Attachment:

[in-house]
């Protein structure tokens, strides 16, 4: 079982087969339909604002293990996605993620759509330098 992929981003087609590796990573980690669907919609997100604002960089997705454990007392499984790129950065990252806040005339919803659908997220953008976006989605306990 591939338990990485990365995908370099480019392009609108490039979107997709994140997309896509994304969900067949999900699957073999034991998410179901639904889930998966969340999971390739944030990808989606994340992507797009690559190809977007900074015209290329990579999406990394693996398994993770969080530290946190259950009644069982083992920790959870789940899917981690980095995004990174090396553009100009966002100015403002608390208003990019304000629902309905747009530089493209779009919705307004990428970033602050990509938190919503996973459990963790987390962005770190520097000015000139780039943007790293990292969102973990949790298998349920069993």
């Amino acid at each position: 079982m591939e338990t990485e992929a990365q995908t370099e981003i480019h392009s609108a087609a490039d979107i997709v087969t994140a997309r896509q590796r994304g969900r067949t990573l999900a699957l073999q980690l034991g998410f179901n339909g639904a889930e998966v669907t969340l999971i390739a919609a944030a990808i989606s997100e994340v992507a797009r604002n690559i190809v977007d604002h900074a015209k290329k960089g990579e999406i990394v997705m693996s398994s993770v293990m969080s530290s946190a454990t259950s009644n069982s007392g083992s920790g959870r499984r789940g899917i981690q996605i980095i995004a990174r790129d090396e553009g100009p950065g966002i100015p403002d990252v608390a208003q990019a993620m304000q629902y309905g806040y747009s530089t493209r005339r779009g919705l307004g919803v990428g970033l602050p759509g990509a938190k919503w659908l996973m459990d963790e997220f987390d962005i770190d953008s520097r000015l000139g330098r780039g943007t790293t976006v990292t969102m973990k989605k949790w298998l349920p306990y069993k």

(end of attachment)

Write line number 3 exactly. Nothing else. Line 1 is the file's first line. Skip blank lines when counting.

């Amino acid at each position: 079982m591939e338990t990485e992929a990365q995908t370099e981003i480019h392009s609108a087609a490039d979107i997709v087969t994140a997309r896509q590796r994304g969900r067949t990573l999900a699957l073999q980690l034991g998410f179901n339909g639904a889930e998966v669907t969340l999971i390739a919609a944030a990808i989606s997100e994340v992507a797009r604002n690559i190809v977007d604002h900074a015209k290329k960089g990579e999406i990394v997705m693996s398994s993770v293990m969080s530290s946190a454990t259950s009644n069982s007392g083992s920790g959870r499984r789940g899917i981690q996605i980095i995004a990174r790129d090396e553009g100009p950065g966002i100015p403002d990252v608390a208003q990019a993620m304000q629902y309905g806040y747009s530089t493209r005339r779009g919705l307004g919803v990428g970033l602050p759509g990509a938190k919503w659908l996973m459990d963790e997220f987390d962005i770190d953008s520097r000015l000139g330098r780039g943007t790293t976006v990292t969102m973990k989605k949790w298998l349920p306990y069993k």